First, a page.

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Ready or Not #73: Wall Cleaner, Window Wash, and Weed Killer

Updated: Jan 4, 2023

Do you like handy hints? I sure do. I have a couple of really good household hints. The first one is a wall cleaning solution. I have washed a lot of walls in my time; my parents owned several apartments and until a short time ago, my husband and I owned a duplex for more than 16 years. The solution that I use to wash walls is very effective, very easy to make, very inexpensive, and the ingredients are all in my food storage – and hopefully yours.

Wall Cleaner 1 cup ammonia ½ cup white vinegar ¼ cup baking soda 1 gallon of warm water

Mix together and get washing. An additional hint: when washing walls, start at the bottom and work your way up, they say that it works better that way. I say you are washing the whole wall, and it doesn’t matter. I prefer the top down. Please, do not use a mop to wash your walls, I have seen people do that and it is just WRONG, not to mention that it doesn’t do a good job – just trust me. My daughter disagrees and she uses a mop. One thing we both agree on is to dust your walls before washing. That way your water and rag (or mop) will stay cleaner longer.

My friend gave me a really good recipe for getting rid of the weeds that grow in the cracks of your sidewalks and driveway. I can’t wait to try this recipe, she swears by it, and it only has three ingredients that should be in your food storage.

Sidewalk Weed Killer 1 tablespoon liquid dish soap (It doesn’t matter what brand) 1 gallon white vinegar 1 cup salt

Do not spray this on your weeds. Only pour the solution directly on the weeds that you want to get rid of and only where you don’t want anything to EVER grow – like the cracks in your sidewalk or driveway. Then just sit in your lawn chair and watch the weeds in the sidewalk cracks DIE! I’m going to use it as a preventative measure next year.

In areas where you want to kill one particular plant, but not bother the others plants (like morning glory – which isn’t so glorious), I just pour boiling water directly on the plant. You might need to do it multiple times, but eventually they will give up and DIE! This is how I keep my morning glory at bay without using chemicals.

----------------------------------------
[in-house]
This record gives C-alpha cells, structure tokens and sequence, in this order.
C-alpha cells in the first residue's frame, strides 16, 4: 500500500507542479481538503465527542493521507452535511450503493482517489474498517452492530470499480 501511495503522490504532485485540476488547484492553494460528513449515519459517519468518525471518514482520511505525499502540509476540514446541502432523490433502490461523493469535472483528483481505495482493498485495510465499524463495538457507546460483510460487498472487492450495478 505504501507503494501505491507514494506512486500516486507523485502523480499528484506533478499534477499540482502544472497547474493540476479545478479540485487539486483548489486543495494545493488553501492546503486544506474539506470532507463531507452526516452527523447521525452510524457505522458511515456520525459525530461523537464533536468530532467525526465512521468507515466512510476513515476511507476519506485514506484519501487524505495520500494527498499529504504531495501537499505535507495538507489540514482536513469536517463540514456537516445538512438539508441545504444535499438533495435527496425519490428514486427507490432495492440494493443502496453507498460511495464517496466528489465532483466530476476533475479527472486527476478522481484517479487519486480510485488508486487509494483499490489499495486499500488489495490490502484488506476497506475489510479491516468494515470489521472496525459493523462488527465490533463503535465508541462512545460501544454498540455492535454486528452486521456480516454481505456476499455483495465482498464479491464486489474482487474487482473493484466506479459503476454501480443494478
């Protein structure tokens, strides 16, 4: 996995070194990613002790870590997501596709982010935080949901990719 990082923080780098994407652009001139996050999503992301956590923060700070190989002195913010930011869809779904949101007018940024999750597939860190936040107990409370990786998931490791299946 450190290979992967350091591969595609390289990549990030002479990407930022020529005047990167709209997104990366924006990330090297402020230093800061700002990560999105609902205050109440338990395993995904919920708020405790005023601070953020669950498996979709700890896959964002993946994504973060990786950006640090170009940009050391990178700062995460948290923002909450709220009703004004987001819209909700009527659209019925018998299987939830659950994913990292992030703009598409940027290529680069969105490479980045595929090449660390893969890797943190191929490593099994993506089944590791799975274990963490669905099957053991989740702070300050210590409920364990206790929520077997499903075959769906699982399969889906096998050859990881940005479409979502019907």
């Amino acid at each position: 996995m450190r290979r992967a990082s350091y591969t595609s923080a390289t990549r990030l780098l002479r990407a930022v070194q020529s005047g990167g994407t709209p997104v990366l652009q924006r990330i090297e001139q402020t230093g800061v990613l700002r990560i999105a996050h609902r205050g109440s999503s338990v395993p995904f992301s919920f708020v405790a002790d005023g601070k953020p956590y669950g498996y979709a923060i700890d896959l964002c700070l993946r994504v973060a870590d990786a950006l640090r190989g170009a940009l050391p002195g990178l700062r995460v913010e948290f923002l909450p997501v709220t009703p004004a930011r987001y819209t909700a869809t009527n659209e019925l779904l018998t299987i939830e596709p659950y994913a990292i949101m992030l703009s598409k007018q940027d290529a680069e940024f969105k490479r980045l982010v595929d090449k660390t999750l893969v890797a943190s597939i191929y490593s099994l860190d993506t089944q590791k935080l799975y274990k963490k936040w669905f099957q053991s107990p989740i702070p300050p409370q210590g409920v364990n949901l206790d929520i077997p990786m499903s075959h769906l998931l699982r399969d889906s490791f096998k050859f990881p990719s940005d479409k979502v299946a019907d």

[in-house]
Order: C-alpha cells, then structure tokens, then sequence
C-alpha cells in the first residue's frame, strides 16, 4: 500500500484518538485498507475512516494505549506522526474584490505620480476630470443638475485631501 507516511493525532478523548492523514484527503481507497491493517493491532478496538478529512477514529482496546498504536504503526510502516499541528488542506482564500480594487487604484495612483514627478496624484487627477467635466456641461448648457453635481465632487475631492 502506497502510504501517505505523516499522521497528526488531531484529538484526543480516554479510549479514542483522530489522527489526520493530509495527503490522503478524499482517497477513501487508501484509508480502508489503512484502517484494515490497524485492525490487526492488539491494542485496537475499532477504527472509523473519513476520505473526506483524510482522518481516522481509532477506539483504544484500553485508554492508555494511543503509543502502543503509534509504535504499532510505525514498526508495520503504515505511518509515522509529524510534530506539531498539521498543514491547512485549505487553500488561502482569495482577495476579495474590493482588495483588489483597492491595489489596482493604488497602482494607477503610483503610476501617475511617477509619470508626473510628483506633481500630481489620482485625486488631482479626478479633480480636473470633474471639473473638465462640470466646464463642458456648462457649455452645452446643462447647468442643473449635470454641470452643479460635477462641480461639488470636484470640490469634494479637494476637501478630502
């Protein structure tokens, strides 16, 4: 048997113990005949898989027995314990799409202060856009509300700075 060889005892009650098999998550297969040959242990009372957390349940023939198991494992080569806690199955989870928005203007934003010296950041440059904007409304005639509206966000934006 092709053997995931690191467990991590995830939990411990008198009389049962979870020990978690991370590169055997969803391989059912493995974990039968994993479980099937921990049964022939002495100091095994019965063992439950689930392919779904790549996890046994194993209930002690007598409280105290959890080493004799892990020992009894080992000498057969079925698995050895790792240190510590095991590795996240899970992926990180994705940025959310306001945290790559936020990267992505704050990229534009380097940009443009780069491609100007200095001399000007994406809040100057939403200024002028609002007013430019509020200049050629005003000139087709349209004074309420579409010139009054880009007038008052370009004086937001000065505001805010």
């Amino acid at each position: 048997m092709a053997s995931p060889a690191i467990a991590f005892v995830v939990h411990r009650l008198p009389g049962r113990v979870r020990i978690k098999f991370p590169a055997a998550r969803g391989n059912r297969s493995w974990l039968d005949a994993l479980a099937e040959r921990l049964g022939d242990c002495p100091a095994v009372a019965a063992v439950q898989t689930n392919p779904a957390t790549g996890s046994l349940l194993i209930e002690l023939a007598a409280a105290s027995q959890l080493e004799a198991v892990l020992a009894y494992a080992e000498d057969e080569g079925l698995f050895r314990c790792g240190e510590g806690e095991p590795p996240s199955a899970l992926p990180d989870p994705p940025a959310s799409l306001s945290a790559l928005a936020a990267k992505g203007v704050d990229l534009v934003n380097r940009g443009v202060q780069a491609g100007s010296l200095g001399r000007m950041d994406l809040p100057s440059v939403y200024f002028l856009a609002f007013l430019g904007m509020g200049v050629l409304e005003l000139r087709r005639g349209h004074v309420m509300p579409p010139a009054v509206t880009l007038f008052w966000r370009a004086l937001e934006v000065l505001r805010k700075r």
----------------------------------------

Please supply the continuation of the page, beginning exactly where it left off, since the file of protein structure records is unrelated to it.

Last tip. Homemade window wash solution. If you want to try this solution, to make sure that it works before using it on your own windows, I’ve got a bunch of windows you can practice on. I’m willing to sacrifice just so that you can make sure that this solution is something that you find high quality enough to use in your own home. The friend that gave me this recipe swears by it and has been using it for years. She stores it in a hard plastic gallon jug with the recipe written right on the jug so that she won’t forget it.

Window Wash 1 pint rubbing alcohol 1 tablespoon VO5 shampoo (I don’t know why VO5 and neither does she, but I has to be VO5 shampoo) Water

Put ingredients in a 1-gallon container and add water to make one gallon of solution. She also adds a little food coloring just because. Sometimes it will be blue, sometimes red, other times green – or whatever she feels like at the time. The key to really making this effective is to apply the solution, wash it with a rag and then use a top-of-the-line good quality squeegee to finish it off. She says that it works every time, and believe me, her windows are clean all the time! Mine on the other hand, are not.

Remember that the right tool for the right job really makes a difference. You can pick up a good squeegee at any janitorial supply place. Another good tip when washing windows is to use a clean old-fashioned dry chalkboard eraser to go over your windows when you have finished. If you “erase” your windows after drying them, it will get rid of any streaks and residue that you can’t see. Now you can get cleaning right away or better yet just be prepared in advance for your big spring-cleaning ritual. You can put off your cleaning, but don’t procrastinate when it comes to your water storage. Two gallons per person, per day, for a two week period. Get it done!


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